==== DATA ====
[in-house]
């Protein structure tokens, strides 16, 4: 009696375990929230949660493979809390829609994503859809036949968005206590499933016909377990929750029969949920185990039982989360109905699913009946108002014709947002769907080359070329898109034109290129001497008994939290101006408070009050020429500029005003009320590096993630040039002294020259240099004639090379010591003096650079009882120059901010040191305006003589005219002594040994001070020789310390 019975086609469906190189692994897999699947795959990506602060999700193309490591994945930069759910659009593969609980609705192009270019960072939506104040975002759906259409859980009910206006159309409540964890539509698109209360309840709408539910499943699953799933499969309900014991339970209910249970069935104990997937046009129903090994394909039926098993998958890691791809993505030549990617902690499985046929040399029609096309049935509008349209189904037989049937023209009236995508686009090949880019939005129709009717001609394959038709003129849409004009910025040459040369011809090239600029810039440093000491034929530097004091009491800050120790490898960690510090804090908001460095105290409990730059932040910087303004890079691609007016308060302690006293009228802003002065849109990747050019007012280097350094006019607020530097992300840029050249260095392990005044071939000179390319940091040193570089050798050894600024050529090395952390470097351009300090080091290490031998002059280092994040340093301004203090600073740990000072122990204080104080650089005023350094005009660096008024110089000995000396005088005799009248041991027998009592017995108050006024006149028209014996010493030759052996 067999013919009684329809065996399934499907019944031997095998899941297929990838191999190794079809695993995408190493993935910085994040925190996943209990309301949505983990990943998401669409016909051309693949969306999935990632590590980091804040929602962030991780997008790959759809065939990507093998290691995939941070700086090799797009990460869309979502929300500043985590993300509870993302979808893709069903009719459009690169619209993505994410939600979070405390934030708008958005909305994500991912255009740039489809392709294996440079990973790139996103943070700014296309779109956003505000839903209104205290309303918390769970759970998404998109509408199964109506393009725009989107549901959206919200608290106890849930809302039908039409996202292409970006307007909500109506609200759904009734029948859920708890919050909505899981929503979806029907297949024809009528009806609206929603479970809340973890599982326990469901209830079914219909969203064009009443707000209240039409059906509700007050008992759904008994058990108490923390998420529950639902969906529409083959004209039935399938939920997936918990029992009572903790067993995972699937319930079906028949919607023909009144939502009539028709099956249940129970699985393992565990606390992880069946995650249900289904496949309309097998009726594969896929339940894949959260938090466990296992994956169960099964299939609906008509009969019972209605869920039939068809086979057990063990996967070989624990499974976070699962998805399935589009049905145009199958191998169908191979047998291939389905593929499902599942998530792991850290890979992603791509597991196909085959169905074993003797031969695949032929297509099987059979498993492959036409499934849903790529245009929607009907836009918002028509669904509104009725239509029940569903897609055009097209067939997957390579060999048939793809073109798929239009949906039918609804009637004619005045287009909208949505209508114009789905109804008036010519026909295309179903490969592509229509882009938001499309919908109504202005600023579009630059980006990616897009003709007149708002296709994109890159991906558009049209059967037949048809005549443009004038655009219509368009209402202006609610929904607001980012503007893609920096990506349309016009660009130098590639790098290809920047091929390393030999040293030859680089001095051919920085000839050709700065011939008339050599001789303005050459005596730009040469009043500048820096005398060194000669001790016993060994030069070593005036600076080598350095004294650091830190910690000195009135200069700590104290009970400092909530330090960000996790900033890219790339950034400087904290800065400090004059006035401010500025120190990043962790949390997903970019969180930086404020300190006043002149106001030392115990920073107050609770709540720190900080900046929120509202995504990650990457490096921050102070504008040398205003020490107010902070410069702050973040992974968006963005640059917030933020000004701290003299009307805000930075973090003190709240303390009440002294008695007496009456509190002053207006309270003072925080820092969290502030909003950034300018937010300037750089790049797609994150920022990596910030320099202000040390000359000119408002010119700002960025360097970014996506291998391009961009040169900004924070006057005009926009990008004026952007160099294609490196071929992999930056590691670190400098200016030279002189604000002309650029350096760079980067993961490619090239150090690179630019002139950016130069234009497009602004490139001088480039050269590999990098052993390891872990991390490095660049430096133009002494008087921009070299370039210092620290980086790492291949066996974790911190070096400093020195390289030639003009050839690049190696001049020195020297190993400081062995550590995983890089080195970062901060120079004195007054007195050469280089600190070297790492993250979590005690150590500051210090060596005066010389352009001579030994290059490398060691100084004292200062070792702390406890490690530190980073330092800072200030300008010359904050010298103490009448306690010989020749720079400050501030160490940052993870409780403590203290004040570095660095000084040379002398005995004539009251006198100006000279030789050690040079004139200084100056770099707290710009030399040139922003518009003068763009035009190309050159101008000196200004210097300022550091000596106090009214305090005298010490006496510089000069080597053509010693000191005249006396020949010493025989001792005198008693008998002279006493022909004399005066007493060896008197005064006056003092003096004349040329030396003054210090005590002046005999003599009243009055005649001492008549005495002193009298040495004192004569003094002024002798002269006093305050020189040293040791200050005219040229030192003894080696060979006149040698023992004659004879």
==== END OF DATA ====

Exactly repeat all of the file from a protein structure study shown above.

[in-house]
């Protein structure tokens, strides 16, 4: 009696375990929230949660493979809390829609994503859809036949968005206590499933016909377990929750029969949920185990039982989360109905699913009946108002014709947002769907080359070329898109034109290129001497008994939290101006408070009050020429500029005003009320590096993630040039002294020259240099004639090379010591003096650079009882120059901010040191305006003589005219002594040994001070020789310390 019975086609469906190189692994897999699947795959990506602060999700193309490591994945930069759910659009593969609980609705192009270019960072939506104040975002759906259409859980009910206006159309409540964890539509698109209360309840709408539910499943699953799933499969309900014991339970209910249970069935104990997937046009129903090994394909039926098993998958890691791809993505030549990617902690499985046929040399029609096309049935509008349209189904037989049937023209009236995508686009090949880019939005129709009717001609394959038709003129849409004009910025040459040369011809090239600029810039440093000491034929530097004091009491800050120790490898960690510090804090908001460095105290409990730059932040910087303004890079691609007016308060302690006293009228802003002065849109990747050019007012280097350094006019607020530097992300840029050249260095392990005044071939000179390319940091040193570089050798050894600024050529090395952390470097351009300090080091290490031998002059280092994040340093301004203090600073740990000072122990204080104080650089005023350094005009660096008024110089000995000396005088005799009248041991027998009592017995108050006024006149028209014996010493030759052996 067999013919009684329809065996399934499907019944031997095998899941297929990838191999190794079809695993995408190493993935910085994040925190996943209990309301949505983990990943998401669409016909051309693949969306999935990632590590980091804040929602962030991780997008790959759809065939990507093998290691995939941070700086090799797009990460869309979502929300500043985590993300509870993302979808893709069903009719459009690169619209993505994410939600979070405390934030708008958005909305994500991912255009740039489809392709294996440079990973790139996103943070700014296309779109956003505000839903209104205290309303918390769970759970998404998109509408199964109506393009725009989107549901959206919200608290106890849930809302039908039409996202292409970006307007909500109506609200759904009734029948859920708890919050909505899981929503979806029907297949024809009528009806609206929603479970809340973890599982326990469901209830079914219909969203064009009443707000209240039409059906509700007050008992759904008994058990108490923390998420529950639902969906529409083959004209039935399938939920997936918990029992009572903790067993995972699937319930079906028949919607023909009144939502009539028709099956249940129970699985393992565990606390992880069946995650249900289904496949309309097998009726594969896929339940894949959260938090466990296992994956169960099964299939609906008509009969019972209605869920039939068809086979057990063990996967070989624990499974976070699962998805399935589009049905145009199958191998169908191979047998291939389905593929499902599942998530792991850290890979992603791509597991196909085959169905074993003797031969695949032929297509099987059979498993492959036409499934849903790529245009929607009907836009918002028509669904509104009725239509029940569903897609055009097209067939997957390579060999048939793809073109798929239009949906039918609804009637004619005045287009909208949505209508114009789905109804008036010519026909295309179903490969592509229509882009938001499309919908109504202005600023579009630059980006990616897009003709007149708002296709994109890159991906558009049209059967037949048809005549443009004038655009219509368009209402202006609610929904607001980012503007893609920096990506349309016009660009130098590639790098290809920047091929390393030999040293030859680089001095051919920085000839050709700065011939008339050599001789303005050459005596730009040469009043500048820096005398060194000669001790016993060994030069070593005036600076080598350095004294650091830190910690000195009135200069700590104290009970400092909530330090960000996790900033890219790339950034400087904290800065400090004059006035401010500025120190990043962790949390997903970019969180930086404020300190006043002149106001030392115990920073107050609770709540720190900080900046929120509202995504990650990457490096921050102070504008040398205003020490107010902070410069702050973040992974968006963005640059917030933020000004701290003299009307805000930075973090003190709240303390009440002294008695007496009456509190002053207006309270003072925080820092969290502030909003950034300018937010300037750089790049797609994150920022990596910030320099202000040390000359000119408002010119700002960025360097970014996506291998391009961009040169900004924070006057005009926009990008004026952007160099294609490196071929992999930056590691670190400098200016030279002189604000002309650029350096760079980067993961490619090239150090690179630019002139950016130069234009497009602004490139001088480039050269590999990098052993390891872990991390490095660049430096133009002494008087921009070299370039210092620290980086790492291949066996974790911190070096400093020195390289030639003009050839690049190696001049020195020297190993400081062995550590995983890089080195970062901060120079004195007054007195050469280089600190070297790492993250979590005690150590500051210090060596005066010389352009001579030994290059490398060691100084004292200062070792702390406890490690530190980073330092800072200030300008010359904050010298103490009448306690010989020749720079400050501030160490940052993870409780403590203290004040570095660095000084040379002398005995004539009251006198100006000279030789050690040079004139200084100056770099707290710009030399040139922003518009003068763009035009190309050159101008000196200004210097300022550091000596106090009214305090005298010490006496510089000069080597053509010693000191005249006396020949010493025989001792005198008693008998002279006493022909004399005066007493060896008197005064006056003092003096004349040329030396003054210090005590002046005999003599009243009055005649001492008549005495002193009298040495004192004569003094002024002798002269006093305050020189040293040791200050005219040229030192003894080696060979006149040698023992004659004879």